Forum for Science, Industry and Business

Sponsored by:     3M 
Search our Site:

 

Magnetic nanoparticles could aid heat dissipation

21.11.2013
Particles suspended in cooling water could prevent hotspots in nuclear plant cooling systems and electronics.

Cooling systems generally rely on water pumped through pipes to remove unwanted heat. Now, researchers at MIT and in Australia have found a way of enhancing heat transfer in such systems by using magnetic fields, a method that could prevent hotspots that can lead to system failures. The system could also be applied to cooling everything from electronic devices to advanced fusion reactors, they say.

The system, which relies on a slurry of tiny particles of magnetite, a form of iron oxide, is described in the International Journal of Heat and Mass Transfer, in a paper co-authored by MIT researchers Jacopo Buongiorno and Lin-Wen Hu, and four others.

Hu, associate director of MIT’s Nuclear Reactor Laboratory, says the new results are the culmination of several years of research on nanofluids — nanoparticles dissolved in water. The new work involved experiments where the magnetite nanofluid flowed through tubes and was manipulated by magnets placed on the outside of the tubes.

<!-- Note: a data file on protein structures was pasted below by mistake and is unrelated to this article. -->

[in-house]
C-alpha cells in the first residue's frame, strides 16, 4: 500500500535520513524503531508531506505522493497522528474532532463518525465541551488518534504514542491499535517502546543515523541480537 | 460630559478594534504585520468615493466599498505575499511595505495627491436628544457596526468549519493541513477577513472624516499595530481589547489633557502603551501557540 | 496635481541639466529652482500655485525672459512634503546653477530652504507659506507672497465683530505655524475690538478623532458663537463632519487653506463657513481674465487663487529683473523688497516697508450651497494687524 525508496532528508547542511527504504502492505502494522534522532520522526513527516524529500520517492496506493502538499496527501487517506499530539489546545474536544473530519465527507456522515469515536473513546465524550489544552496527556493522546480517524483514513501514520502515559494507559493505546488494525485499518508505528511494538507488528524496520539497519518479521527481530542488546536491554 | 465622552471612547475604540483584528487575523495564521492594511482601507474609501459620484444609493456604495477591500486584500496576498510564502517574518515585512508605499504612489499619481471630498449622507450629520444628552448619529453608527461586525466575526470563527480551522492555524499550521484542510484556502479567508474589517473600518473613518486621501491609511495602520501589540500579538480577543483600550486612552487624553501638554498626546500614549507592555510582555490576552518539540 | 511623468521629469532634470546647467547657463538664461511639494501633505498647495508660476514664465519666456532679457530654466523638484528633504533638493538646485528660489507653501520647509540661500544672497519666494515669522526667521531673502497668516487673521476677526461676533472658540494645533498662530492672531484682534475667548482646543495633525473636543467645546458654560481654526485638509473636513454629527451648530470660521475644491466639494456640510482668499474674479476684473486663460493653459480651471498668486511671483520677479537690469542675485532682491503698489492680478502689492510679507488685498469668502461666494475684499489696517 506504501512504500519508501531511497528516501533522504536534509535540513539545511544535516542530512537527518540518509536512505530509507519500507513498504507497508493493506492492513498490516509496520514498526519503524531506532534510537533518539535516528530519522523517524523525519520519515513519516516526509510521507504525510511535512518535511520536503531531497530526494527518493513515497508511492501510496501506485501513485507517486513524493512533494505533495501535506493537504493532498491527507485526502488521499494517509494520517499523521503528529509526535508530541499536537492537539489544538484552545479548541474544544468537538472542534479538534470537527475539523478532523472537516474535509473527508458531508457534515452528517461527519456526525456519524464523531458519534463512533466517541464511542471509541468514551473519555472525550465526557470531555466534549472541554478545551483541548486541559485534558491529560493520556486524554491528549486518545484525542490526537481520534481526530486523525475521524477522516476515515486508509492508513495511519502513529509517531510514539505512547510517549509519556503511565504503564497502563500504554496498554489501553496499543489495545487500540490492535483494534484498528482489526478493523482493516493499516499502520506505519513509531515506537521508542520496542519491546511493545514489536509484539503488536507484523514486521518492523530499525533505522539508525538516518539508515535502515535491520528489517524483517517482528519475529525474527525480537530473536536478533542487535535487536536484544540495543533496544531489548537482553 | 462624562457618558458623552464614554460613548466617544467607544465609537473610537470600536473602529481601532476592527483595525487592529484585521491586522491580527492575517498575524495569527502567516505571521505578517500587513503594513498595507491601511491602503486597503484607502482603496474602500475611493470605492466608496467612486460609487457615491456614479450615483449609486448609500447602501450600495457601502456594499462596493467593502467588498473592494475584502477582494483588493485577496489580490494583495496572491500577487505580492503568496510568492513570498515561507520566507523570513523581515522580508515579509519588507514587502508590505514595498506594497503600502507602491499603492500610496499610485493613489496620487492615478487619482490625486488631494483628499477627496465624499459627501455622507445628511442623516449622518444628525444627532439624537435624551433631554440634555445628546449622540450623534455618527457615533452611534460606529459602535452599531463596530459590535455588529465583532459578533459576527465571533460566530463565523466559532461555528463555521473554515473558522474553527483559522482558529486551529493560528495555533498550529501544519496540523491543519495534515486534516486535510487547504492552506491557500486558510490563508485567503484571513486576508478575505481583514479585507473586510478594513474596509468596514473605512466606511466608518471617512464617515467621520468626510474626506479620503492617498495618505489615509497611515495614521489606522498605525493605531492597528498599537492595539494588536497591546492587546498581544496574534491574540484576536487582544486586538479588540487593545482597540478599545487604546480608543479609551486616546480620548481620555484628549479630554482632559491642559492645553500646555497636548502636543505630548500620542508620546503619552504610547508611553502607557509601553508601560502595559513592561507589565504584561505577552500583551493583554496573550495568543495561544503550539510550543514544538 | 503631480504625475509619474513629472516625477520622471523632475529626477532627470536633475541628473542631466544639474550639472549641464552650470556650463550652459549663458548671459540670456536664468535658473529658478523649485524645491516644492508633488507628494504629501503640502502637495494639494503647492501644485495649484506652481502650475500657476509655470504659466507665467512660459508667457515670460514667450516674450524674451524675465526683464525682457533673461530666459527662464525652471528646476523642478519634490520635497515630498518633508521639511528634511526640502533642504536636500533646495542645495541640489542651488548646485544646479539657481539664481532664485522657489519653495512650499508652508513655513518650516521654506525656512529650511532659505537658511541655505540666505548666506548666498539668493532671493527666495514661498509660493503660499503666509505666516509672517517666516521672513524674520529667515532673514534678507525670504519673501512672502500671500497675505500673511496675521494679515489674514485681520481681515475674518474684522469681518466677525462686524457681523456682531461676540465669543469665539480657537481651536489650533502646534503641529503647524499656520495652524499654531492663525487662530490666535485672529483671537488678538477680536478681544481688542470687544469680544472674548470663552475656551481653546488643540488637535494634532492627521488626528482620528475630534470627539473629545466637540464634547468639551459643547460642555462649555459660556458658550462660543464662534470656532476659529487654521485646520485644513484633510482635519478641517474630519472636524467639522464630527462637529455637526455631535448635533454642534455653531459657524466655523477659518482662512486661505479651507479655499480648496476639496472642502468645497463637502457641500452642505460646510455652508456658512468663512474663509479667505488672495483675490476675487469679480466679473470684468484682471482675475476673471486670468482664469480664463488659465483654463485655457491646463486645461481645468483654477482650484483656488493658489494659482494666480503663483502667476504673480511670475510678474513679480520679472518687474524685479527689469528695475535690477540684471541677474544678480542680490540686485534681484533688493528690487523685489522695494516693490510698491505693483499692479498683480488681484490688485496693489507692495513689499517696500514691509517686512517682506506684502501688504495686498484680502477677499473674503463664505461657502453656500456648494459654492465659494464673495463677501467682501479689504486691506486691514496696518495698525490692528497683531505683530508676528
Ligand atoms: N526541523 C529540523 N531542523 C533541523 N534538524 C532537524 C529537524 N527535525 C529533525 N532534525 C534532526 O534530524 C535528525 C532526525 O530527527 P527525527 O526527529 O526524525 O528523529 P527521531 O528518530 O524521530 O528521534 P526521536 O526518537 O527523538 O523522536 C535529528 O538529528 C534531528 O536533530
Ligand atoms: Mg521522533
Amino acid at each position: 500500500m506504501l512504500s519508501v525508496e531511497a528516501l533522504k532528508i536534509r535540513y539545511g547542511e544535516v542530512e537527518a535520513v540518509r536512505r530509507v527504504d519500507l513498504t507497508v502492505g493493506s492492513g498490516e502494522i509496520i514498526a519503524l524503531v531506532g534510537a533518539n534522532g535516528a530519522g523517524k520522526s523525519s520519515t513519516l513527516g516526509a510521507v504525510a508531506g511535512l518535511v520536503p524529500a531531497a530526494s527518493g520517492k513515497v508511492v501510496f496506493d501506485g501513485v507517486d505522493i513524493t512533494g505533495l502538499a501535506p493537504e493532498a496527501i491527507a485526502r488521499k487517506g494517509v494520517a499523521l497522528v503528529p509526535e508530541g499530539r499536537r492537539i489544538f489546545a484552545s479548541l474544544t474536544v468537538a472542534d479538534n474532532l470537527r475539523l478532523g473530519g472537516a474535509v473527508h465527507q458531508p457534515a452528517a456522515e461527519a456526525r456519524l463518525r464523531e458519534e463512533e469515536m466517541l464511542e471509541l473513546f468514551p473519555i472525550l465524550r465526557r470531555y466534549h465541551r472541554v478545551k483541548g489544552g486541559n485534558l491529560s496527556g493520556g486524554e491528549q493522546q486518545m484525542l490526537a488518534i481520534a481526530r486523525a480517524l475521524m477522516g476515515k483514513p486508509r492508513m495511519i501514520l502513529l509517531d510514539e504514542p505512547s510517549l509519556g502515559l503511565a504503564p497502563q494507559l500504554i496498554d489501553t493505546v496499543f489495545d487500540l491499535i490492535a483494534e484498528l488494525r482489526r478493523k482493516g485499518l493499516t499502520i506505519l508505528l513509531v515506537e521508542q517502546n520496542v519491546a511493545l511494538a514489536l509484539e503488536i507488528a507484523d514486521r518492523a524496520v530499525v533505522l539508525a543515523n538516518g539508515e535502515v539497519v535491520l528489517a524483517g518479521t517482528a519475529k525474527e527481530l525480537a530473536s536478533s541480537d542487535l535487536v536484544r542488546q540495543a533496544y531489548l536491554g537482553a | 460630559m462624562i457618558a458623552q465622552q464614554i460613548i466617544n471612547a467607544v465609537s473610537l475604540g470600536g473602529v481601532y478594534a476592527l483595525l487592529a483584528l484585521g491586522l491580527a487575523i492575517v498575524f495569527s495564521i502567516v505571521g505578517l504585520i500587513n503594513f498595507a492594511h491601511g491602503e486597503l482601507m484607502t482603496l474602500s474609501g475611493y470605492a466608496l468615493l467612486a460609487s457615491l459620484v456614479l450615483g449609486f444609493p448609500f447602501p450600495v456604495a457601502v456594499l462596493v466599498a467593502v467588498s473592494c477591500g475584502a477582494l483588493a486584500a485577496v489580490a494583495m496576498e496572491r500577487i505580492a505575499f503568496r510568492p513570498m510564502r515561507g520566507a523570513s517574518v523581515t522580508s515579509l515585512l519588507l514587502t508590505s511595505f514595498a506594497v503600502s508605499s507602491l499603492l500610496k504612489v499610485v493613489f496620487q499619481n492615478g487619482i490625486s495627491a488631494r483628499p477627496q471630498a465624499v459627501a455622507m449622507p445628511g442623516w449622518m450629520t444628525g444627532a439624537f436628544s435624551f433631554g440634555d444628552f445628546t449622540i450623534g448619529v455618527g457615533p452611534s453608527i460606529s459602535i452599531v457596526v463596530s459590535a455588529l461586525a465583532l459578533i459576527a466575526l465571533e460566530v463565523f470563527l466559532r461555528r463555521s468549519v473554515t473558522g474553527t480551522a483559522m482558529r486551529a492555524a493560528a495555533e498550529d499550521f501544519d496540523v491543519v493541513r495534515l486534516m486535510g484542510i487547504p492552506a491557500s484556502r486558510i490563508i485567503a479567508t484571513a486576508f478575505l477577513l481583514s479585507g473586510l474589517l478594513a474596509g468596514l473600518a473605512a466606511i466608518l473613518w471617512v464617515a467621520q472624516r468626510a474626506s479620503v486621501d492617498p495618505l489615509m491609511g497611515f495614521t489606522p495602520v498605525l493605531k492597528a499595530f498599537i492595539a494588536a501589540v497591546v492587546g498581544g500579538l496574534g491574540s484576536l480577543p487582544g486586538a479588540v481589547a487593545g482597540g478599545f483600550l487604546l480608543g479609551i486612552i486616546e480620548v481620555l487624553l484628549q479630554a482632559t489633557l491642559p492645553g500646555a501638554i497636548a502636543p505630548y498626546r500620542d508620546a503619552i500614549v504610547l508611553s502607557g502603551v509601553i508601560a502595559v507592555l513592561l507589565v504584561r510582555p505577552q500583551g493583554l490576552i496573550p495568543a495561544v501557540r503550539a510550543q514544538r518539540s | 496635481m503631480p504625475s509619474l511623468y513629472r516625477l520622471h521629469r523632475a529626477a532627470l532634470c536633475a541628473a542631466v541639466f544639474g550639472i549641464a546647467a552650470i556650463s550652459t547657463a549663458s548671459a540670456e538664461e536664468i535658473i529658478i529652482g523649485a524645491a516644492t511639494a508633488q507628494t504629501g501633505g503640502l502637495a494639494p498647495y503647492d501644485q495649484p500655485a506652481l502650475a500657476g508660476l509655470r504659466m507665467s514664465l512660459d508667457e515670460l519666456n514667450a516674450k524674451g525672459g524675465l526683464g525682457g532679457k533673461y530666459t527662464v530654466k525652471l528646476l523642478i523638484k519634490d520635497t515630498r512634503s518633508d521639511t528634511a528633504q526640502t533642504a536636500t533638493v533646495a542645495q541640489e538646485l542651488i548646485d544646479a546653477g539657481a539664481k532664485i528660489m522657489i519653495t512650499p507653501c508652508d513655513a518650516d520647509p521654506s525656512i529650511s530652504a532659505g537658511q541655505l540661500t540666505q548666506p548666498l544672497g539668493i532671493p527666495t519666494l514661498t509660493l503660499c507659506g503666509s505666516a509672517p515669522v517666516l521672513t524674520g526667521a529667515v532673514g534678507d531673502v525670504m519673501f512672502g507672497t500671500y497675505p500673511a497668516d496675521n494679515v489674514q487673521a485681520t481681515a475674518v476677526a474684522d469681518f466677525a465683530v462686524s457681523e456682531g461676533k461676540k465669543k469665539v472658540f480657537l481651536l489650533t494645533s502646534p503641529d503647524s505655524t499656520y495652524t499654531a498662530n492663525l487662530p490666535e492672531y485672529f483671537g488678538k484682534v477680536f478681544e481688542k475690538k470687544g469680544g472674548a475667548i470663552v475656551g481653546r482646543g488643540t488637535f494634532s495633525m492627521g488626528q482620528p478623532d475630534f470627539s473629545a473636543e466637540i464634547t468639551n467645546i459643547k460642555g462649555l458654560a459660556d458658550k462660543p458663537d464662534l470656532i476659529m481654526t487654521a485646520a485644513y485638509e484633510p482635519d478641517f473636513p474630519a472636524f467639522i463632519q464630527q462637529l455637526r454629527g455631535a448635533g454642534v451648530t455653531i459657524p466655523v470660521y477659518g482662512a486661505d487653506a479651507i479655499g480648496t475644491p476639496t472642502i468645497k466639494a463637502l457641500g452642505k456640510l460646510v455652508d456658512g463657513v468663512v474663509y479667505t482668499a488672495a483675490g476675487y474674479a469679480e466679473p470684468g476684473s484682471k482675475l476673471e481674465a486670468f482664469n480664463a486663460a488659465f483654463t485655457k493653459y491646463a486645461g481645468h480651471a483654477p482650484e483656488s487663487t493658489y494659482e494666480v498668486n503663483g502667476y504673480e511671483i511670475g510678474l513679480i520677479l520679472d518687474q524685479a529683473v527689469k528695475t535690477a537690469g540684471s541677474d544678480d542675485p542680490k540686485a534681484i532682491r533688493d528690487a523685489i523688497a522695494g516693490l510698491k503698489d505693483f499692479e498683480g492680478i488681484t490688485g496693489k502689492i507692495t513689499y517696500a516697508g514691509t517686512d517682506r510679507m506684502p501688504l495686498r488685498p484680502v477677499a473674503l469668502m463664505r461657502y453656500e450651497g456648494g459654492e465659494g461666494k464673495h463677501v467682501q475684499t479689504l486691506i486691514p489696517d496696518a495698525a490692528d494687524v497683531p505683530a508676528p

The magnets, Hu says, “attract the particles closer to the heated surface” of the tube, greatly enhancing the transfer of heat from the fluid, through the walls of the tube, and into the outside air. Without the magnets in place, the fluid behaves just like water, with no change in its cooling properties. But with the magnets, the heat transfer coefficient is higher, she says — in the best case, about 300 percent better than with plain water. “We were very surprised” by the magnitude of the improvement, Hu says.